To develop a loyalty program that builds bridges among retail channels, expands knowledge about customers to all channels and creates a dialogue in the process, retailers must first analyze what they expect to accomplish:
• Define measurable objectives. Is the aim to encourage cross-selling among channels or increase profitability in particular customer segments? What objectives can a loyalty program help with, and which ones call for another approach?
• Define the desired customer behavior. Is the focus to increase purchase frequency or average sale amount? Or perhaps the goal is to shift sales volume from one channel to another?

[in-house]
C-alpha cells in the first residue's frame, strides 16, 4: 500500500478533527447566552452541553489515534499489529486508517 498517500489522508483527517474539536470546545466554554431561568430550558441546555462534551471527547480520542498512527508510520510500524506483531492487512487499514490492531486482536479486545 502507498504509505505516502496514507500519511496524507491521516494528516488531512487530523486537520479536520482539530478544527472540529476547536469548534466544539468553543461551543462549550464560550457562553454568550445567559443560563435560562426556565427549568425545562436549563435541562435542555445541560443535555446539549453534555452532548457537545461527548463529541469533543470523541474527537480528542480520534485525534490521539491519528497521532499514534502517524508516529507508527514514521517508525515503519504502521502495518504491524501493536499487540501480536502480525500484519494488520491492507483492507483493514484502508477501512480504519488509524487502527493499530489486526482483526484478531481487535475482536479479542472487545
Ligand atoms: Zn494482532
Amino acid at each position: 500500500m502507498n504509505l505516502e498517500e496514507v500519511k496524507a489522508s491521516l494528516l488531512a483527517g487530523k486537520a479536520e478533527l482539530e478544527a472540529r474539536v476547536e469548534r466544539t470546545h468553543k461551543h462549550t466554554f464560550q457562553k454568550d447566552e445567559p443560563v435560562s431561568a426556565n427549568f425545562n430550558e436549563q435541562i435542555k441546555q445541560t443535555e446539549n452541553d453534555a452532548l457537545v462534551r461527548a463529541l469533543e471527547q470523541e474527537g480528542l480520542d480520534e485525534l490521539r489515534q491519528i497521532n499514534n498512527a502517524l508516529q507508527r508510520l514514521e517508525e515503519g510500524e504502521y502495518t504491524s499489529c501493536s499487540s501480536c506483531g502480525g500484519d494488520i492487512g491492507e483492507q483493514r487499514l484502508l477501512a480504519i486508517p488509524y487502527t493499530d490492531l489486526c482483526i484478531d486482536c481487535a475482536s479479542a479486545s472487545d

• Profile current customer behavior. Look at current customers and build a channel strategy around them. For example, it would be foolish for a retailer to spend money developing a Web site if its customer base has limited computer access.
Four keys to a successful multichannel loyalty program. Clearly, there is no "right" way to market through any one channel, but there is a right way to market to customers across several channels, and a loyalty marketing program can help.
A successful program assumes that all channels are included in the customer relationship, that measurable objectives have been established and that promises are kept. With this foundation in place, successful programs boast the following characteristics:
• Visibility. A loyalty program must be highly visible regardless of the channel. A Web site can show special offers for program members. A catalog can feature the program prominently. And shoppers in the store should be asked if they would like to join the program. Cross-promotional materials should be present and easily obtainable.